Today we’d like to introduce you to Allie Eileen.
Every artist has a unique story. Can you briefly walk us through yours?
Art has always been a part of my life for as long as I can remember. As a kid, my mom kept literally all of my work. If we were to go into my garage I’m sure I would find a binder full of finger paintings from when I was a toddler. My family has always been my biggest support system: when I quit sports in high school to have room in my schedule for art courses, when I got into college and decided to pursue a fine arts degree from St. Edward’s University, when after graduation I struggled to find my way and stopped making work all together for over a year, to now, when I work three other jobs to make ends meet while allowing a flexible schedule for my studio practice. I think they knew from the start what it’s taken me years to understand; that creating work is an essential part of who I am. It is how I process the world and connect to others. And in the past year I’ve realized that it’s truly what I’m meant to be doing with my time here, and I’m working hard to make it my life’s work.
Please tell us about your art.
Just like my artistic journey, my work has gone through incredible transformations. When I was little, I would draw anything and everything surrounding me, and I discovered that I had a knack for realistic recreations of the world around me. In high school I began to learn how to further develop and hone those basic skills, and when I got to St. Edward’s University, the small classes allowed for a unique and personal network of students and teachers to develop, which in turn created a stimulating and engaging environment to learn and grow in. My first few years I further developed my basic skills in every medium, but the further I got into my courses and the more my professors and peers grew to know me, the more I was challenged to push my boundaries. I tried every medium and dove into the processes and concepts behind my work and why I make it. It allowed me to take my skills and explore more in depth the how and the why.
In school I focused on the process of creation through the use of repetition, the transformation of material, and the self-discovery that is found through this practice. I worked mainly in clay and installation art, which is drastically different than the graphite, pen and watercolor drawings I create today. This background in process informs my work today, but my focus has shifted from my personal experience of repetition and creation, to the exploration of the idea of belonging and the connections that viewers will make.
I am influenced by my roots, by my present circumstances and surroundings, and by who I hope I will grow into and where I hope that life will take me. I am equal parts of my past, my present, and my future; and I am continuously exploring how all of these pieces of me fit into this life. My work searches for a sense of belonging, a purpose, and a connection to the world. Through the detailed, delicate and contained nature of my work I focus in on the physical connections that all living beings have to their surrounding environments. My artwork is a product of my artistic journey and a deeply personal process that is as essential to me as breathing, but it is also my connection with the world around me and the people in it. Through my work I not only explore the connections that I have to the world around me, but I seek to connect to the people in it through their own personal experiences of my work.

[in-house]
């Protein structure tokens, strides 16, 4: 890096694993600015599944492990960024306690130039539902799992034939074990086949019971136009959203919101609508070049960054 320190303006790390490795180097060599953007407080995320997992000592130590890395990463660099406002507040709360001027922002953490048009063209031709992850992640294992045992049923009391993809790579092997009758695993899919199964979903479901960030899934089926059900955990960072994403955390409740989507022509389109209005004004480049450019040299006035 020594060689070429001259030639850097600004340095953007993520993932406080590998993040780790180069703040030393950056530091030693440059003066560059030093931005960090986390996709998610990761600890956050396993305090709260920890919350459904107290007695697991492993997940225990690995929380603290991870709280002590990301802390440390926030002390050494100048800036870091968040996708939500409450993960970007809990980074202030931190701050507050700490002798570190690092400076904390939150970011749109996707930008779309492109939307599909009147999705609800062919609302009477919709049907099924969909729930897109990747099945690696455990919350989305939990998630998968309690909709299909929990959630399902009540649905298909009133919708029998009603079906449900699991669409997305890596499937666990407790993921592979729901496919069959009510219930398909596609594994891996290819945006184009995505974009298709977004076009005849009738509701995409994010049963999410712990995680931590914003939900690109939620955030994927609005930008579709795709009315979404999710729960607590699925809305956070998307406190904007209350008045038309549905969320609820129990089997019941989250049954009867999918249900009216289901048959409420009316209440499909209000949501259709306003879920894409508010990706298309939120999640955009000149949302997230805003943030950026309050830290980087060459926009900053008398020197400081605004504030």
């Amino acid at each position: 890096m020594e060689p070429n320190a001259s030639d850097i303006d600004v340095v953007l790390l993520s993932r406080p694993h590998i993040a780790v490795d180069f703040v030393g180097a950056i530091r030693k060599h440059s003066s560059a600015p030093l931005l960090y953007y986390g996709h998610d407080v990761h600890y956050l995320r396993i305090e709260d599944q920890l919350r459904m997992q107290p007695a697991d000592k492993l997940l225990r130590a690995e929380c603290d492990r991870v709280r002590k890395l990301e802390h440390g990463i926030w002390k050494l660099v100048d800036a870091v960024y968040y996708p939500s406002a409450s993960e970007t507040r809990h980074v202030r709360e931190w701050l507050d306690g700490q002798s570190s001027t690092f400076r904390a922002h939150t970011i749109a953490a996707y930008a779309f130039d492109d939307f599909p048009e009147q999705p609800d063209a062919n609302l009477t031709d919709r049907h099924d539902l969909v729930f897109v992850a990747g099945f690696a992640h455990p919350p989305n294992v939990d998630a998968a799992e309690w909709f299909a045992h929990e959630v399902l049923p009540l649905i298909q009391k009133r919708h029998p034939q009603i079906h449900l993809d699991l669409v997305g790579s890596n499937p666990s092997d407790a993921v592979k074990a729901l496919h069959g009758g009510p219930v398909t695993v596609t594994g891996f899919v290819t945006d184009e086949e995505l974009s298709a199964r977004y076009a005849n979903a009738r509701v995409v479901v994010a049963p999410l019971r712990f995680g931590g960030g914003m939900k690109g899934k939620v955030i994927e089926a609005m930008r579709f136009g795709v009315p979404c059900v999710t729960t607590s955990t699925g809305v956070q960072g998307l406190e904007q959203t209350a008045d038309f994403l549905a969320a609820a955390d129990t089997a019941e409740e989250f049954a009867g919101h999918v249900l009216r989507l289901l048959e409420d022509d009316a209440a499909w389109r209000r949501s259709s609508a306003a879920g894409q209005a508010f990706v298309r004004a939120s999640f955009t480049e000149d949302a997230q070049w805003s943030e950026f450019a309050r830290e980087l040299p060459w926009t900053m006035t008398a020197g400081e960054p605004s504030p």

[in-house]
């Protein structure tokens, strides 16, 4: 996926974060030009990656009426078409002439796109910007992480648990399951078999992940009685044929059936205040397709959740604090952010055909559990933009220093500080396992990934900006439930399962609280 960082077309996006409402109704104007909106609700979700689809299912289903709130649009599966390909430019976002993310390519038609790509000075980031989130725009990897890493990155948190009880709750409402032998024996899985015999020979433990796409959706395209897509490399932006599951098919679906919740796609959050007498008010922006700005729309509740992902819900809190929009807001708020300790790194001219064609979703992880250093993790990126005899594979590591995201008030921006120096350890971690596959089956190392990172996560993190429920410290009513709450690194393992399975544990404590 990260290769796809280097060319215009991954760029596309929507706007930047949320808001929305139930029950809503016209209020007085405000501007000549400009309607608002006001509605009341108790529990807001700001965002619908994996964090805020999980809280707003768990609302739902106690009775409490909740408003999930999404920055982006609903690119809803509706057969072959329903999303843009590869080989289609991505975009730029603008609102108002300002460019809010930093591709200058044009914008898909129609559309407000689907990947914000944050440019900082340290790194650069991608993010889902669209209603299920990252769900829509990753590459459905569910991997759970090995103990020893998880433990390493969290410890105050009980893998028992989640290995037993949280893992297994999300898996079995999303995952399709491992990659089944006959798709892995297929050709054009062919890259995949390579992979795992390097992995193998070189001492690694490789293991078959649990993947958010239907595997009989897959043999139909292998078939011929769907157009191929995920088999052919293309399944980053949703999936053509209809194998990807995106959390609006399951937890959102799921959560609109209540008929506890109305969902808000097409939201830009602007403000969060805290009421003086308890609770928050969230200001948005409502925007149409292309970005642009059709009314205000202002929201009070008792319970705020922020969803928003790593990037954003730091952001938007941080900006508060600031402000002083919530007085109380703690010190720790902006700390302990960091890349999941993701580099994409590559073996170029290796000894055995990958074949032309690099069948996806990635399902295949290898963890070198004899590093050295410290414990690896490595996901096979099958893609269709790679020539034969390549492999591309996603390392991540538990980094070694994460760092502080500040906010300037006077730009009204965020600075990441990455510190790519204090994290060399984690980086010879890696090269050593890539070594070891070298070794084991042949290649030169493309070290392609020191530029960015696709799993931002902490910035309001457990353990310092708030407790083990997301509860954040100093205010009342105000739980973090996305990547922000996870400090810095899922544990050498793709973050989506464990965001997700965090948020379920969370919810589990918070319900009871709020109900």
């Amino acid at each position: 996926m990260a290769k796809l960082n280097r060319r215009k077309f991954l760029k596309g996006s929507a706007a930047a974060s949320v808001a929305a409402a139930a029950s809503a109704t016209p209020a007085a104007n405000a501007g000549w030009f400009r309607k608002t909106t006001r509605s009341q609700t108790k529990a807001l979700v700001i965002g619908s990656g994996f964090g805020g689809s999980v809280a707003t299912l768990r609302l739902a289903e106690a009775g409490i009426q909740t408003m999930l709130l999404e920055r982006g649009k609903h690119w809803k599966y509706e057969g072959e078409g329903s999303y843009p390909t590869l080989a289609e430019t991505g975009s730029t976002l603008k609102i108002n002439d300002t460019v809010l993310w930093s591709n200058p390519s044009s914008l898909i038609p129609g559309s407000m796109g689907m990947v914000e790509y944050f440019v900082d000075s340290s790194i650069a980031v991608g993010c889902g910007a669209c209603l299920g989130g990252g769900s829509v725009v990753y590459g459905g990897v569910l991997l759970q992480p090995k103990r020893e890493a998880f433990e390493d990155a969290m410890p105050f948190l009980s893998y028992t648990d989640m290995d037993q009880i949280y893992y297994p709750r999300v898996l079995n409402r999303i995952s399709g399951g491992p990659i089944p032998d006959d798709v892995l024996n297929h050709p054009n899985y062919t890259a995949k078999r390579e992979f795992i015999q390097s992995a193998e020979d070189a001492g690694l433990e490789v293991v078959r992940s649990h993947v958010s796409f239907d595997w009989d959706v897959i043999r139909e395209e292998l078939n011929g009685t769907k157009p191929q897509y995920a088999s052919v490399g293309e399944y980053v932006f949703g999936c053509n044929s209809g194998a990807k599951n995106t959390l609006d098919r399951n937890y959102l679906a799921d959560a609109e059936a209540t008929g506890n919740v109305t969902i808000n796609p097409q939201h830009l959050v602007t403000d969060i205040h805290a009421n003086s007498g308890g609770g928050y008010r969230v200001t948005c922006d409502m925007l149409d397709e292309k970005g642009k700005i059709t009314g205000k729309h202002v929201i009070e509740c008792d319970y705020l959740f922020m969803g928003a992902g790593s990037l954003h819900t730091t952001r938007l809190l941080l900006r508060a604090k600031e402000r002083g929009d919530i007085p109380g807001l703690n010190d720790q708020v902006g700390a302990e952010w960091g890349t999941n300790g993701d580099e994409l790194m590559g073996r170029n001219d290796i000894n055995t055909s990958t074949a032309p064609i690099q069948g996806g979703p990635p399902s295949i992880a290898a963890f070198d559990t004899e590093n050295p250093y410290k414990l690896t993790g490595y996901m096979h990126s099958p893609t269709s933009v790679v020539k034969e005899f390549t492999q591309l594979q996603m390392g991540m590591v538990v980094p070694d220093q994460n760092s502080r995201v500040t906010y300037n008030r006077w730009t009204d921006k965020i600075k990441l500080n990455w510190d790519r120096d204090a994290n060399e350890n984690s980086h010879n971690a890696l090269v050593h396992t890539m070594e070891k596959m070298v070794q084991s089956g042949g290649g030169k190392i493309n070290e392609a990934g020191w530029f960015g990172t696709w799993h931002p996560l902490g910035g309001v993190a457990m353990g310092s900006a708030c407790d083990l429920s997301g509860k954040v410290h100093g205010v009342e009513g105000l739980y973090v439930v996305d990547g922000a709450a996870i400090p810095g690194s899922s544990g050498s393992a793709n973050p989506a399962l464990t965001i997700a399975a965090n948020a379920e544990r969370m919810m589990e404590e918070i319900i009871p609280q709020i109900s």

Choosing a creative or artistic path comes with many financial challenges. Any advice for those struggling to focus on their artwork due to financial concerns?
I’m right there with ya! I’m not down with the whole starving artist lifestyle, so I work three other jobs to help supplement my income until I get to a place where I can rely on my artwork to support myself. It’s definitely not ideal, but you just have to decide how bad you really want it, and then make it happen. I’m a part time waitress, part time nanny, part time employee at a senior moving managing company, and full-time artist. It’s exhausting at times, but it also makes me truly appreciate my time spent in the studio, and it takes some of the financial stress out of my studio practice. Creating work is my escape, so I would hate to make it just another stress in my life. I might not produce as much work as full-time artists, or have the means to apply to as many shows or attend as many events, etc. but it works for me, for now. You just have to be honest and realistic with yourself and do what you can with what you have.
How or where can people see your work? How can people support your work?
I have a few upcoming shows in Austin this year that I am very excited about: September 7th and 8th I will be showing with Chocolate and Art at Fair Market, October 20th I will be participating in the Conception Art show at Friends and Allies Brewing Co., and in December I have been invited to participate in the Armadillo Christmas Bazaar. I am continuously looking for opportunities though, so for an up to date list of shows check my website (allieeileen.com) or Instagram (@madebyallieeileen) for updates.
Coming out to shows, pop-up’s and events is the best support an artist can ask for, second only to buying our work of course. Engaging with our social media platforms is another way to help out artists that are starting out. Social media is such a powerful tool in today’s society, so helping to create visibility to our pages and our work makes the world of a difference.
- Website: allieeileen.com
- Email: firstname.lastname@example.org
- Instagram: @madebyallieeileen
- Facebook: https://www.facebook.com/MadebyAllieEileen/
Artwork images are my own. Studio images are credit to the talented Shalee Stonehouse (@stonehouse.photography)